I’ve known a lot of people who’ve belonged to “intentional communities,” known in its most intense form as New Monasticism.  And I know very few who’ve stuck with that way of life.  One of them is Jonathan Wilson-Hartgrove, and he’s recently released a book about staying put, The Wisdom of Stability: Rooting Faith in a Mobile Culture.  Jonathan lives at the Rutba House in Durham, North Carolina.

My own experience of living in an intentional community is basically limited to the three years I spent at the Bresee House in Pasadena, California while a student at Fuller Theological Seminary.  Therein, five single guys lived and shared food, but we didn’t go so far as to share finances or make any other more intense vows to one another, as do many monastic communities.

But Jonathan’s book is not a call to the monastic life – it’s a call for people to stay put, which, as the subtitle states, runs against the mobility of our contemporary culture.  Scot, interestingly, has stayed put in the same house for 23 years, yet declined to endorse the book since, “I can’t say I’m committed to stability in the way this book advocates.

Well, I can.

I currently live two blocks from the house in which I was reared, and, other than educational stints in Hanover, New Hampshire, Pasadena, California, and Princeton, New Jersey, I have lived my entire life within five miles of that house. On the block on which I currently live — and on which I plan to spend the remainder of my days — three families live in the same house in which one of the adults grew up.  The women living next door and behind me are not among them, but they were in the same class in Edina High School.  That’s some serious stability.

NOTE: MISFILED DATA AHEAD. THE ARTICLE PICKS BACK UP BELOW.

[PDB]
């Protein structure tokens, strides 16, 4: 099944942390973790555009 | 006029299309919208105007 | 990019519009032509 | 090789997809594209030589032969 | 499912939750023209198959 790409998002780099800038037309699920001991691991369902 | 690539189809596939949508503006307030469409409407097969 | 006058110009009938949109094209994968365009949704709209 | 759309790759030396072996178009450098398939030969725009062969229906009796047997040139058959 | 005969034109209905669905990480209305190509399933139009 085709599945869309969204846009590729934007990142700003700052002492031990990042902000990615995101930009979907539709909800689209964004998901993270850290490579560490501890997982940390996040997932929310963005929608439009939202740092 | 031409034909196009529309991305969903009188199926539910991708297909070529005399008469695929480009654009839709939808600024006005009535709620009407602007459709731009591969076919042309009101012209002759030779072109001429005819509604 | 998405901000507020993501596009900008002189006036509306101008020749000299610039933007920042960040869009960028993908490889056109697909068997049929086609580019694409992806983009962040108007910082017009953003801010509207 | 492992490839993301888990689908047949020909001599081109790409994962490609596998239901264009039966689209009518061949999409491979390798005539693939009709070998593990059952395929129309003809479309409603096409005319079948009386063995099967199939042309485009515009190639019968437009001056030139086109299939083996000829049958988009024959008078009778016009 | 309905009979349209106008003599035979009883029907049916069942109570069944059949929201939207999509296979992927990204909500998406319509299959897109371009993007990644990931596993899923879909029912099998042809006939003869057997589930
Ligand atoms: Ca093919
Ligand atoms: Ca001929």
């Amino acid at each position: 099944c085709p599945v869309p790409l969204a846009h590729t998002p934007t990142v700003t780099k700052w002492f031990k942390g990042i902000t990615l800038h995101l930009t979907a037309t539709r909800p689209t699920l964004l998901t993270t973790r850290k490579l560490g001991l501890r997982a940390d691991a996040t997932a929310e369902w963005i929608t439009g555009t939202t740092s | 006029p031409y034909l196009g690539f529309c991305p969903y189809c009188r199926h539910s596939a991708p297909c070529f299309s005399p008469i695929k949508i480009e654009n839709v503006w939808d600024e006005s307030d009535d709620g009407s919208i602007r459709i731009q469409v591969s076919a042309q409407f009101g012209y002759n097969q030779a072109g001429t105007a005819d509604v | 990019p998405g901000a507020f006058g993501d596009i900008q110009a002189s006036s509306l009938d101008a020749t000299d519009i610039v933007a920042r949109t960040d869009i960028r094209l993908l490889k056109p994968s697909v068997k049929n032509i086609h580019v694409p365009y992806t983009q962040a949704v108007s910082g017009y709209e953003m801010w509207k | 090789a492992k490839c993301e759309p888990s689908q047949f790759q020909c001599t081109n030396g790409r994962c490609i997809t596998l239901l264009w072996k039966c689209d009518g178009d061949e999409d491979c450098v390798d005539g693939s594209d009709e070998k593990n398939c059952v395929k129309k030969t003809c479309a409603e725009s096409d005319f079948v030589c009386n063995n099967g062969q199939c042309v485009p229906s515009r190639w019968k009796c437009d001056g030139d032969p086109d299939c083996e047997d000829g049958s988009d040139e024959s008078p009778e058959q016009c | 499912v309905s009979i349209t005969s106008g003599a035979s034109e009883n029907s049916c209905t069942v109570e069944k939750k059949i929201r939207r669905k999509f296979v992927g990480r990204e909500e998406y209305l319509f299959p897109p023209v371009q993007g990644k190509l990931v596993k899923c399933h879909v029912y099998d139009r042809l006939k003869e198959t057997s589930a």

I consider it a virtue that I have sunk down roots where I was planted, in Edina, Minnesota.  But it’s surprising how much grief I get about that.  People joke with me about being afraid to move away.  And the fact that I’ve chosen to stay put not in the rough inner-city (like Jonathan), but in a nice suburb, only serves to increase the ridicule sent my way.

Honestly, have you ever heard someone make fun of a person for moving?  I haven’t.  But I can tell you that if you live two blocks from your parents, you’ll have people poke fun at you on a regular basis.

Why have I stayed put?  There are several reasons: